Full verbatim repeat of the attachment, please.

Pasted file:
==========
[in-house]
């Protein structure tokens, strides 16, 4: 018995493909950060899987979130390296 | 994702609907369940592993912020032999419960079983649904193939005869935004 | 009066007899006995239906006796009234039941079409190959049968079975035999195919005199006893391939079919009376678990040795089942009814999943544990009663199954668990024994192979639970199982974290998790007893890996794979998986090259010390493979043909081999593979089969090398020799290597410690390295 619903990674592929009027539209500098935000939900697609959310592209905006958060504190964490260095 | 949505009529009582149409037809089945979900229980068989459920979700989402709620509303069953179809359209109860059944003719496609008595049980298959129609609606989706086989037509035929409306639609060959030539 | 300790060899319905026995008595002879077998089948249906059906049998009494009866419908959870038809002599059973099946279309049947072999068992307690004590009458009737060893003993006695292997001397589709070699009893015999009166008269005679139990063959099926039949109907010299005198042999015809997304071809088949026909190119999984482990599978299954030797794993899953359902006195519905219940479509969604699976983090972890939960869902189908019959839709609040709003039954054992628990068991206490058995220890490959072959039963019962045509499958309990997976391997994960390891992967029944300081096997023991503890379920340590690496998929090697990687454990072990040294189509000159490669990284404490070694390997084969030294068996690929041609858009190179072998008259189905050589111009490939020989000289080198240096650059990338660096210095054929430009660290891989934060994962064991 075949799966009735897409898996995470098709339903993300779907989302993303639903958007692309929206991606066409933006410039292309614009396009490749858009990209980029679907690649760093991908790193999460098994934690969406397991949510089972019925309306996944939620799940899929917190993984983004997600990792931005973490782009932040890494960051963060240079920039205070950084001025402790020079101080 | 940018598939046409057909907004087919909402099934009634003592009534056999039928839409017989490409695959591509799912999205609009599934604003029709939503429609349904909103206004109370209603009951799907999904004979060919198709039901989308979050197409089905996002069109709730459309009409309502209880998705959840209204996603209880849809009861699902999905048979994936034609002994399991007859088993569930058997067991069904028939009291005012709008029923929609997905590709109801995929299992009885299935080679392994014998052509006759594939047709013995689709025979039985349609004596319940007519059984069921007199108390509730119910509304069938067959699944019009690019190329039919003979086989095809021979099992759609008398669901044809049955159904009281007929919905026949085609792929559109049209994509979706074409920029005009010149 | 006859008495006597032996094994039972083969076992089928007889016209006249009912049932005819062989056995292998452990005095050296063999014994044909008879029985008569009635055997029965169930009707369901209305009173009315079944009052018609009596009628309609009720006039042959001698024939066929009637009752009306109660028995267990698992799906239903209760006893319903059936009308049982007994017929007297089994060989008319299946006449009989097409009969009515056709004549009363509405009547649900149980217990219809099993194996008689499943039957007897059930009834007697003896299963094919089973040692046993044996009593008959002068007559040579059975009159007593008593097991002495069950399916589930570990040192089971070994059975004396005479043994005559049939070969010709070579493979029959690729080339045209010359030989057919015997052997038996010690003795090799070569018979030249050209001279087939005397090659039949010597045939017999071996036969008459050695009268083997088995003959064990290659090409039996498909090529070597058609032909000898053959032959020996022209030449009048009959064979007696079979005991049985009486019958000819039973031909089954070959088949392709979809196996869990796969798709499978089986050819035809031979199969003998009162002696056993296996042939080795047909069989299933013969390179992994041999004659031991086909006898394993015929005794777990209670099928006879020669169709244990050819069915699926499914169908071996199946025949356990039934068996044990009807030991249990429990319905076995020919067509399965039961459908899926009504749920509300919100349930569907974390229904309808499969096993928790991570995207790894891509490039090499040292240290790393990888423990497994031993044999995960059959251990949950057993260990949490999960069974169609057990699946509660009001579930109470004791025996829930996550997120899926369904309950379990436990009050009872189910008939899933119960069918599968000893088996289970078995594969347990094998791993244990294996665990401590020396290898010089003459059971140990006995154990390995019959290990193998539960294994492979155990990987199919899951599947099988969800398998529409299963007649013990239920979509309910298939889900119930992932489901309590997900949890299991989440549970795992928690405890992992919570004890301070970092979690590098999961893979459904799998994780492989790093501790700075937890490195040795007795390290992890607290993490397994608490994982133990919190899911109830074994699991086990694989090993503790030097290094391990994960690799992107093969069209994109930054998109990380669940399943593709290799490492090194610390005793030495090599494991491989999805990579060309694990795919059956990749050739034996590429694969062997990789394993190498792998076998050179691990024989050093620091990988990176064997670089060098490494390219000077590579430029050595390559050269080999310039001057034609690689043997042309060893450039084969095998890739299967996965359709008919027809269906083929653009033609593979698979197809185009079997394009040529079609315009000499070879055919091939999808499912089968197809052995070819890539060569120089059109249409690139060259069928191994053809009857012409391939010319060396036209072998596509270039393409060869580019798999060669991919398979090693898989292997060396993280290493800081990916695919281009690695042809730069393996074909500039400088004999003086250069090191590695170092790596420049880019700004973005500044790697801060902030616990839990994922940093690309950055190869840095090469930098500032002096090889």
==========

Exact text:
[in-house]
């Protein structure tokens, strides 16, 4: 018995493909950060899987979130390296 | 994702609907369940592993912020032999419960079983649904193939005869935004 | 009066007899006995239906006796009234039941079409190959049968079975035999195919005199006893391939079919009376678990040795089942009814999943544990009663199954668990024994192979639970199982974290998790007893890996794979998986090259010390493979043909081999593979089969090398020799290597410690390295 619903990674592929009027539209500098935000939900697609959310592209905006958060504190964490260095 | 949505009529009582149409037809089945979900229980068989459920979700989402709620509303069953179809359209109860059944003719496609008595049980298959129609609606989706086989037509035929409306639609060959030539 | 300790060899319905026995008595002879077998089948249906059906049998009494009866419908959870038809002599059973099946279309049947072999068992307690004590009458009737060893003993006695292997001397589709070699009893015999009166008269005679139990063959099926039949109907010299005198042999015809997304071809088949026909190119999984482990599978299954030797794993899953359902006195519905219940479509969604699976983090972890939960869902189908019959839709609040709003039954054992628990068991206490058995220890490959072959039963019962045509499958309990997976391997994960390891992967029944300081096997023991503890379920340590690496998929090697990687454990072990040294189509000159490669990284404490070694390997084969030294068996690929041609858009190179072998008259189905050589111009490939020989000289080198240096650059990338660096210095054929430009660290891989934060994962064991 075949799966009735897409898996995470098709339903993300779907989302993303639903958007692309929206991606066409933006410039292309614009396009490749858009990209980029679907690649760093991908790193999460098994934690969406397991949510089972019925309306996944939620799940899929917190993984983004997600990792931005973490782009932040890494960051963060240079920039205070950084001025402790020079101080 | 940018598939046409057909907004087919909402099934009634003592009534056999039928839409017989490409695959591509799912999205609009599934604003029709939503429609349904909103206004109370209603009951799907999904004979060919198709039901989308979050197409089905996002069109709730459309009409309502209880998705959840209204996603209880849809009861699902999905048979994936034609002994399991007859088993569930058997067991069904028939009291005012709008029923929609997905590709109801995929299992009885299935080679392994014998052509006759594939047709013995689709025979039985349609004596319940007519059984069921007199108390509730119910509304069938067959699944019009690019190329039919003979086989095809021979099992759609008398669901044809049955159904009281007929919905026949085609792929559109049209994509979706074409920029005009010149 | 006859008495006597032996094994039972083969076992089928007889016209006249009912049932005819062989056995292998452990005095050296063999014994044909008879029985008569009635055997029965169930009707369901209305009173009315079944009052018609009596009628309609009720006039042959001698024939066929009637009752009306109660028995267990698992799906239903209760006893319903059936009308049982007994017929007297089994060989008319299946006449009989097409009969009515056709004549009363509405009547649900149980217990219809099993194996008689499943039957007897059930009834007697003896299963094919089973040692046993044996009593008959002068007559040579059975009159007593008593097991002495069950399916589930570990040192089971070994059975004396005479043994005559049939070969010709070579493979029959690729080339045209010359030989057919015997052997038996010690003795090799070569018979030249050209001279087939005397090659039949010597045939017999071996036969008459050695009268083997088995003959064990290659090409039996498909090529070597058609032909000898053959032959020996022209030449009048009959064979007696079979005991049985009486019958000819039973031909089954070959088949392709979809196996869990796969798709499978089986050819035809031979199969003998009162002696056993296996042939080795047909069989299933013969390179992994041999004659031991086909006898394993015929005794777990209670099928006879020669169709244990050819069915699926499914169908071996199946025949356990039934068996044990009807030991249990429990319905076995020919067509399965039961459908899926009504749920509300919100349930569907974390229904309808499969096993928790991570995207790894891509490039090499040292240290790393990888423990497994031993044999995960059959251990949950057993260990949490999960069974169609057990699946509660009001579930109470004791025996829930996550997120899926369904309950379990436990009050009872189910008939899933119960069918599968000893088996289970078995594969347990094998791993244990294996665990401590020396290898010089003459059971140990006995154990390995019959290990193998539960294994492979155990990987199919899951599947099988969800398998529409299963007649013990239920979509309910298939889900119930992932489901309590997900949890299991989440549970795992928690405890992992919570004890301070970092979690590098999961893979459904799998994780492989790093501790700075937890490195040795007795390290992890607290993490397994608490994982133990919190899911109830074994699991086990694989090993503790030097290094391990994960690799992107093969069209994109930054998109990380669940399943593709290799490492090194610390005793030495090599494991491989999805990579060309694990795919059956990749050739034996590429694969062997990789394993190498792998076998050179691990024989050093620091990988990176064997670089060098490494390219000077590579430029050595390559050269080999310039001057034609690689043997042309060893450039084969095998890739299967996965359709008919027809269906083929653009033609593979698979197809185009079997394009040529079609315009000499070879055919091939999808499912089968197809052995070819890539060569120089059109249409690139060259069928191994053809009857012409391939010319060396036209072998596509270039393409060869580019798999060669991919398979090693898989292997060396993280290493800081990916695919281009690695042809730069393996074909500039400088004999003086250069090191590695170092790596420049880019700004973005500044790697801060902030616990839990994922940093690309950055190869840095090469930098500032002096090889």